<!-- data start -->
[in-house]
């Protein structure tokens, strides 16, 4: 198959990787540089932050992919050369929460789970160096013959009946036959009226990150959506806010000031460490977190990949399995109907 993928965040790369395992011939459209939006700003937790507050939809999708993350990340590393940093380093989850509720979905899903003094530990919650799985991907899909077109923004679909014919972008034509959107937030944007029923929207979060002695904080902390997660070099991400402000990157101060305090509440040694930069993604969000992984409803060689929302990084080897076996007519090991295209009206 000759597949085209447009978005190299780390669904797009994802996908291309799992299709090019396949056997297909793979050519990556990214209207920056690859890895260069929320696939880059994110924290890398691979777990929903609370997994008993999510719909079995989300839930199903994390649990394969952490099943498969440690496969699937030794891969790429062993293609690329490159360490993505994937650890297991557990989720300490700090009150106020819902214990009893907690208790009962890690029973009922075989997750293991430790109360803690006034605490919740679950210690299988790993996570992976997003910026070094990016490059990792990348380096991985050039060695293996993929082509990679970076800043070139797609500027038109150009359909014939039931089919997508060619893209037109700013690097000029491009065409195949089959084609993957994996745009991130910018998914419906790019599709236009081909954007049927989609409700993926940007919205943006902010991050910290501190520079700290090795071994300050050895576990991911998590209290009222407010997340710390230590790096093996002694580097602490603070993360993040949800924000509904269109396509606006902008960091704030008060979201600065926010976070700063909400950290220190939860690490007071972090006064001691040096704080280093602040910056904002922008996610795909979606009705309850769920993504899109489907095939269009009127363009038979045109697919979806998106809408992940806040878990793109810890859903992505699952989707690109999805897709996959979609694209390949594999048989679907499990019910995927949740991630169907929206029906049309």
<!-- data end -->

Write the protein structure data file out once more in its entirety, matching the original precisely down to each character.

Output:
[in-house]
């Protein structure tokens, strides 16, 4: 198959990787540089932050992919050369929460789970160096013959009946036959009226990150959506806010000031460490977190990949399995109907 993928965040790369395992011939459209939006700003937790507050939809999708993350990340590393940093380093989850509720979905899903003094530990919650799985991907899909077109923004679909014919972008034509959107937030944007029923929207979060002695904080902390997660070099991400402000990157101060305090509440040694930069993604969000992984409803060689929302990084080897076996007519090991295209009206 000759597949085209447009978005190299780390669904797009994802996908291309799992299709090019396949056997297909793979050519990556990214209207920056690859890895260069929320696939880059994110924290890398691979777990929903609370997994008993999510719909079995989300839930199903994390649990394969952490099943498969440690496969699937030794891969790429062993293609690329490159360490993505994937650890297991557990989720300490700090009150106020819902214990009893907690208790009962890690029973009922075989997750293991430790109360803690006034605490919740679950210690299988790993996570992976997003910026070094990016490059990792990348380096991985050039060695293996993929082509990679970076800043070139797609500027038109150009359909014939039931089919997508060619893209037109700013690097000029491009065409195949089959084609993957994996745009991130910018998914419906790019599709236009081909954007049927989609409700993926940007919205943006902010991050910290501190520079700290090795071994300050050895576990991911998590209290009222407010997340710390230590790096093996002694580097602490603070993360993040949800924000509904269109396509606006902008960091704030008060979201600065926010976070700063909400950290220190939860690490007071972090006064001691040096704080280093602040910056904002922008996610795909979606009705309850769920993504899109489907095939269009009127363009038979045109697919979806998106809408992940806040878990793109810890859903992505699952989707690109999805897709996959979609694209390949594999048989679907499990019910995927949740991630169907929206029906049309």